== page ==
We all experience a certain amount of stress in our day to day lives. We may often struggle to balance our work and life, or we may find it harder to separate them due to our working from home situations. Whatever levels of stress we experience, it is important for us to know how to recognise the signs to help us cope better with it. April is stress Awareness month in the UK, and the good news is that mindfulness can help us manage our stress.
Meditation is of course one of the methods, but even taking 5 minutes during a daily task, to focus internally on how you are feeling, can also help reduce stress levels. If you are feeling overwhelmed by juggling too many tasks, take a step back and write a list from the most important task, down to the least.
If last year was one of the toughest yet, for so people, having some sort of a routine may have become a thing of the past.
If you did manage to keep a routine during lockdown, good for you! I know I definitely did as I find it hard to function without one. Routines are so important because they provide us with a sense of purpose and normality. They can also make us feel better and a little bit more accomplished.
If you struggle with concentrating on your breathng during meditation, it maybe a good idea to do a simple, short, yet effective breathing exercise beforehand.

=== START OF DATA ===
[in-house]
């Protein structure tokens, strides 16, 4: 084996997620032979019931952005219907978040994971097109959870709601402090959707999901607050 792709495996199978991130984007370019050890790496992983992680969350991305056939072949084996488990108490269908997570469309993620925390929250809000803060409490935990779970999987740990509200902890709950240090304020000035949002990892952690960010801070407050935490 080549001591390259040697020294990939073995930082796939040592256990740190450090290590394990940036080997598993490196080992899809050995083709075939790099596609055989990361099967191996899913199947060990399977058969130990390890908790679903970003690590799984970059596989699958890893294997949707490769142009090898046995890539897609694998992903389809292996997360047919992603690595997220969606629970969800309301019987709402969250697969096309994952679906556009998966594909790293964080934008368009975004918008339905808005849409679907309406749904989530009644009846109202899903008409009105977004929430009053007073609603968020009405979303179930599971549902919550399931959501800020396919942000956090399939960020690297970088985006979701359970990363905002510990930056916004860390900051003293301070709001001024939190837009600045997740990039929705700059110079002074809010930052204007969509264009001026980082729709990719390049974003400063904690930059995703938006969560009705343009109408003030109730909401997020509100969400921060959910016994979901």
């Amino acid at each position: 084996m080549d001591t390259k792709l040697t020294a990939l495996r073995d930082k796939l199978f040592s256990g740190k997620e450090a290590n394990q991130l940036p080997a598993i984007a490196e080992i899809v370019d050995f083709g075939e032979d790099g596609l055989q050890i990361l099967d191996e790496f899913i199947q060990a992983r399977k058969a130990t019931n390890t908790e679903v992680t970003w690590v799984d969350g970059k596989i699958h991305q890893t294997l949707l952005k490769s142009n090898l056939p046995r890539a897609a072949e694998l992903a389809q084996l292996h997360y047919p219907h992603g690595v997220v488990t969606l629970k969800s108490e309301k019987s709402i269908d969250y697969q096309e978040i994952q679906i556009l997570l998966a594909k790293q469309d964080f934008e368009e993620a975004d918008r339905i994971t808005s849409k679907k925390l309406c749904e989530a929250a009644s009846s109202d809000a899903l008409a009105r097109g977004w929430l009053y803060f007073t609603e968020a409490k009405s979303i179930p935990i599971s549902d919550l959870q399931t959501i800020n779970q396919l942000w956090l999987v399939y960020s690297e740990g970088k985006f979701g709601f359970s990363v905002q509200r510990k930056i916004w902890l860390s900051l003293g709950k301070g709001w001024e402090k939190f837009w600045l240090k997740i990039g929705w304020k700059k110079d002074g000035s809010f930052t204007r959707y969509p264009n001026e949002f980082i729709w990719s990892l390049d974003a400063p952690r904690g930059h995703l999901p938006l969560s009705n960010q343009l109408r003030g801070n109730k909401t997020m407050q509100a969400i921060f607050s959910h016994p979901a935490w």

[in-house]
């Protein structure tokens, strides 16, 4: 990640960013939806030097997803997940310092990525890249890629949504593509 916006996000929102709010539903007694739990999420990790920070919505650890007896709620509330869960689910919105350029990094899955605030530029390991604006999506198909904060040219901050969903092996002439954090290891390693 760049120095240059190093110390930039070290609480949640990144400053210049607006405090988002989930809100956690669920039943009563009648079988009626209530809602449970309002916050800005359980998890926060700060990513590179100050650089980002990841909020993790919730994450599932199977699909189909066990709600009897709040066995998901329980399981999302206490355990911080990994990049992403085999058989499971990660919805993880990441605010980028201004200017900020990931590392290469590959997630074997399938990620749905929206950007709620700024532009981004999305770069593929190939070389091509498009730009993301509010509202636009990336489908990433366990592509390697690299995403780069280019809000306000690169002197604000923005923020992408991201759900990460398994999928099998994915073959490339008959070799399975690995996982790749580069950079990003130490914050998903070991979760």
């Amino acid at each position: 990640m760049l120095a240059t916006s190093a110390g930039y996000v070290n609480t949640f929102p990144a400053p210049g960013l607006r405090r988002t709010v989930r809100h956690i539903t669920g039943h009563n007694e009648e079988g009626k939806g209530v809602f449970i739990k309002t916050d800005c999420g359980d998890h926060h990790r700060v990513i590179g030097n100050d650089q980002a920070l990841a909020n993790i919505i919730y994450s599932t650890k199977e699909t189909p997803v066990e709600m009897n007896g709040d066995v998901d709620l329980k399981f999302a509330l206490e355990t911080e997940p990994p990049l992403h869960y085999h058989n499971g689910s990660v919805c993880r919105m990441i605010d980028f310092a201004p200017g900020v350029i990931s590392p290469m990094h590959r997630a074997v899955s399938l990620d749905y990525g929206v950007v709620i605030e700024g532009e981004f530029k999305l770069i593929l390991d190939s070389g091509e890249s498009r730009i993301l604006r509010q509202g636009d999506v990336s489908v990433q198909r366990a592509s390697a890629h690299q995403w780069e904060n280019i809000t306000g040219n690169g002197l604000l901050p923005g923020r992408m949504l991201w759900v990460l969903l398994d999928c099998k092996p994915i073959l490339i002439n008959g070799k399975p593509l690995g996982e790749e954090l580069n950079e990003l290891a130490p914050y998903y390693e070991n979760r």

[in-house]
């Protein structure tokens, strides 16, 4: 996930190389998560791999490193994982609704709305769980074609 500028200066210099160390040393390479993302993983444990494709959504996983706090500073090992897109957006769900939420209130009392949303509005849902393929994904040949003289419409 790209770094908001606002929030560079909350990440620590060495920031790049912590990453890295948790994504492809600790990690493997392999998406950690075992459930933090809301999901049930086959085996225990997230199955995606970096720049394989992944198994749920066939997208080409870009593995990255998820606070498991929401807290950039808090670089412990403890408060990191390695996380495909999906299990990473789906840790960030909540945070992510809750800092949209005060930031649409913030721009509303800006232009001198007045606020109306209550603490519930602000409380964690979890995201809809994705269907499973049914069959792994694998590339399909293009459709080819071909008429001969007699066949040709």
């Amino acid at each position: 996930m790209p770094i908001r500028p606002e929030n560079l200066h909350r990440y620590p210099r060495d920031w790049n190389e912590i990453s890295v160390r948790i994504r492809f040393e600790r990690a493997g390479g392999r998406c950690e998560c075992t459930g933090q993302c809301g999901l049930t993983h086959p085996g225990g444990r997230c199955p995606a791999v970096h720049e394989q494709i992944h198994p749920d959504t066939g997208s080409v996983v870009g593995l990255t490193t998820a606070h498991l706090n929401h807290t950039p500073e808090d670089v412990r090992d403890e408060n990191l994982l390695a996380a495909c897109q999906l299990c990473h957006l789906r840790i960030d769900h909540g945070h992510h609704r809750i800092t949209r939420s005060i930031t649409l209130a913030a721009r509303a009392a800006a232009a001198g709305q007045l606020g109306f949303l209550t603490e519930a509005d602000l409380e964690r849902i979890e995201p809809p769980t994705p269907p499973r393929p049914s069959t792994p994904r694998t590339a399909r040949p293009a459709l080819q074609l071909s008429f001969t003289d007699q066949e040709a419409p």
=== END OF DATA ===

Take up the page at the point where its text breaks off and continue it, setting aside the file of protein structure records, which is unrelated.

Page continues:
Not only does it allow you to become familiar with hearing the sound of your breath, but it will also ease you into your meditation practce. I really like the Relax breathing technique on the Calm app. You can begin this technique for only 2 minutes, and then increase it for longer depending on how you feel. The have more than one kind of breathing exercise on their app, but this one has quickly become my favourite due to its short inhales and longer exhales.
During my own research into the subject of Mindfulness, one thing that I noticed was how often it can be overlooked that mindfulness can be practiced regularly and not just during a set day or time.
The beauty of mindfulness is that it allows us to practice it, at any given time (as long as we choose to remember), when we feel we are safe and even while we are performing our routine daily activities.
A common factor that we all experience while we perform our everyday activities such as brushing our teeth and combing our hair, is that we automatically go into auto-pilot mode as we are so accustomed to these activities. When this happens, our minds will naturally wander and so remove us from the present moment.
When I began my Mindfulness journey 2 years ago, I knew very little about meditation and the different types of it. Like many, I understood the basic practice of meditation as sitting down with a good posture, for 5/10 minutes.
I certainly did not fully understand the true benefits of this practice, nor the fact that you don’t necessarily have to be sitting down to meditate. There are, actually, many forms of meditation. Fast forward a year and as I began to teach and fully embrace and appreciate Mindfulness, through an 8 week course, I learnt about the different forms of meditation and I have simplified them in the list below: